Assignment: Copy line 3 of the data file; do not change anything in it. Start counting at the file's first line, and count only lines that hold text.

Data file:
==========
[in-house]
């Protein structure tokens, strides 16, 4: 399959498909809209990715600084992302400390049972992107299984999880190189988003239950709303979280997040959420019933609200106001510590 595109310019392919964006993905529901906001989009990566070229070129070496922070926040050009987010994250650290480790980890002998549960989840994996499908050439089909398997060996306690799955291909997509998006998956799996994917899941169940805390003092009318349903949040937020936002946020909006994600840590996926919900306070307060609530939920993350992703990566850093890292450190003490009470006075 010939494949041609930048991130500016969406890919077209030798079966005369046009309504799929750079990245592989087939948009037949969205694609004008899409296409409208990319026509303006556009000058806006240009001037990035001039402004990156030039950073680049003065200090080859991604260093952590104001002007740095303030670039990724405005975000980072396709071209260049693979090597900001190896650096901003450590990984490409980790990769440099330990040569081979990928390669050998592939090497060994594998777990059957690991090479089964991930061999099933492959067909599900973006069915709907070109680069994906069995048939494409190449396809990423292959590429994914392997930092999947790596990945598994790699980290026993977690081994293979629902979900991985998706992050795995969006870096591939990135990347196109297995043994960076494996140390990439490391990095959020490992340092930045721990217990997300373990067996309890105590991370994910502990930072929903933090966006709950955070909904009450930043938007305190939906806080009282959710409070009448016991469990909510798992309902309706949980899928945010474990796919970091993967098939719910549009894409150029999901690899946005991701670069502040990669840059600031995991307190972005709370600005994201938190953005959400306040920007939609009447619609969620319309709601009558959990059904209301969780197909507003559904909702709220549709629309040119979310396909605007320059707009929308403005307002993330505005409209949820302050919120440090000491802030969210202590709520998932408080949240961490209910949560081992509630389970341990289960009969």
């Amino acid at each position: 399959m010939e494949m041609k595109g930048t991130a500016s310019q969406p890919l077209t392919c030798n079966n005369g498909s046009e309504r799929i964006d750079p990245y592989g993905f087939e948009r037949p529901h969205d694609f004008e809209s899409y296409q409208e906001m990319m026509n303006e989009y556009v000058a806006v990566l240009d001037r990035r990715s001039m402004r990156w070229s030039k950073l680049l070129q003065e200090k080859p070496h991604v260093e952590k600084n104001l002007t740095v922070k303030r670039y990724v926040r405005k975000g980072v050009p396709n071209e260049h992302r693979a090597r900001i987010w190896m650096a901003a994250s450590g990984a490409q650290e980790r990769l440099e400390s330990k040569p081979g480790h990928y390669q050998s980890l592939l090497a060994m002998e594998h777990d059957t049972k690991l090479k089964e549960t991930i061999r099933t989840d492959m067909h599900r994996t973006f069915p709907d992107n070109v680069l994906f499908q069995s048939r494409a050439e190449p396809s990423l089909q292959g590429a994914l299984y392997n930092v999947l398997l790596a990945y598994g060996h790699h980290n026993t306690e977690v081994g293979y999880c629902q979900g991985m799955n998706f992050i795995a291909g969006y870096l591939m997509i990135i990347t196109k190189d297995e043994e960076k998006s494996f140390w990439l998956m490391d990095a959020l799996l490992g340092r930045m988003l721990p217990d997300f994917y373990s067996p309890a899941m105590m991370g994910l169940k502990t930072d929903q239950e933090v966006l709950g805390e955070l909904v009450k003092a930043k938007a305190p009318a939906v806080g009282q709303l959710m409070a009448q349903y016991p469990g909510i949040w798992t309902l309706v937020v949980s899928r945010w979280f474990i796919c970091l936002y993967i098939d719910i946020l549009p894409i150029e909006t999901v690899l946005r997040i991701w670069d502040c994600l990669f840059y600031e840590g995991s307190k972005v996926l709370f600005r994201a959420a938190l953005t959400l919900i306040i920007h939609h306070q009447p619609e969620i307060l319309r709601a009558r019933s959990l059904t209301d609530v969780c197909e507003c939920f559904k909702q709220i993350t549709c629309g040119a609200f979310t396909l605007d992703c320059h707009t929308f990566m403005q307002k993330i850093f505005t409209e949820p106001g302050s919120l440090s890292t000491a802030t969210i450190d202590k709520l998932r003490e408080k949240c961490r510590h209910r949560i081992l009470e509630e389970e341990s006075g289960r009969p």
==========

């Amino acid at each position: 399959m010939e494949m041609k595109g930048t991130a500016s310019q969406p890919l077209t392919c030798n079966n005369g498909s046009e309504r799929i964006d750079p990245y592989g993905f087939e948009r037949p529901h969205d694609f004008e809209s899409y296409q409208e906001m990319m026509n303006e989009y556009v000058a806006v990566l240009d001037r990035r990715s001039m402004r990156w070229s030039k950073l680049l070129q003065e200090k080859p070496h991604v260093e952590k600084n104001l002007t740095v922070k303030r670039y990724v926040r405005k975000g980072v050009p396709n071209e260049h992302r693979a090597r900001i987010w190896m650096a901003a994250s450590g990984a490409q650290e980790r990769l440099e400390s330990k040569p081979g480790h990928y390669q050998s980890l592939l090497a060994m002998e594998h777990d059957t049972k690991l090479k089964e549960t991930i061999r099933t989840d492959m067909h599900r994996t973006f069915p709907d992107n070109v680069l994906f499908q069995s048939r494409a050439e190449p396809s990423l089909q292959g590429a994914l299984y392997n930092v999947l398997l790596a990945y598994g060996h790699h980290n026993t306690e977690v081994g293979y999880c629902q979900g991985m799955n998706f992050i795995a291909g969006y870096l591939m997509i990135i990347t196109k190189d297995e043994e960076k998006s494996f140390w990439l998956m490391d990095a959020l799996l490992g340092r930045m988003l721990p217990d997300f994917y373990s067996p309890a899941m105590m991370g994910l169940k502990t930072d929903q239950e933090v966006l709950g805390e955070l909904v009450k003092a930043k938007a305190p009318a939906v806080g009282q709303l959710m409070a009448q349903y016991p469990g909510i949040w798992t309902l309706v937020v949980s899928r945010w979280f474990i796919c970091l936002y993967i098939d719910i946020l549009p894409i150029e909006t999901v690899l946005r997040i991701w670069d502040c994600l990669f840059y600031e840590g995991s307190k972005v996926l709370f600005r994201a959420a938190l953005t959400l919900i306040i920007h939609h306070q009447p619609e969620i307060l319309r709601a009558r019933s959990l059904t209301d609530v969780c197909e507003c939920f559904k909702q709220i993350t549709c629309g040119a609200f979310t396909l605007d992703c320059h707009t929308f990566m403005q307002k993330i850093f505005t409209e949820p106001g302050s919120l440090s890292t000491a802030t969210i450190d202590k709520l998932r003490e408080k949240c961490r510590h209910r949560i081992l009470e509630e389970e341990s006075g289960r009969p």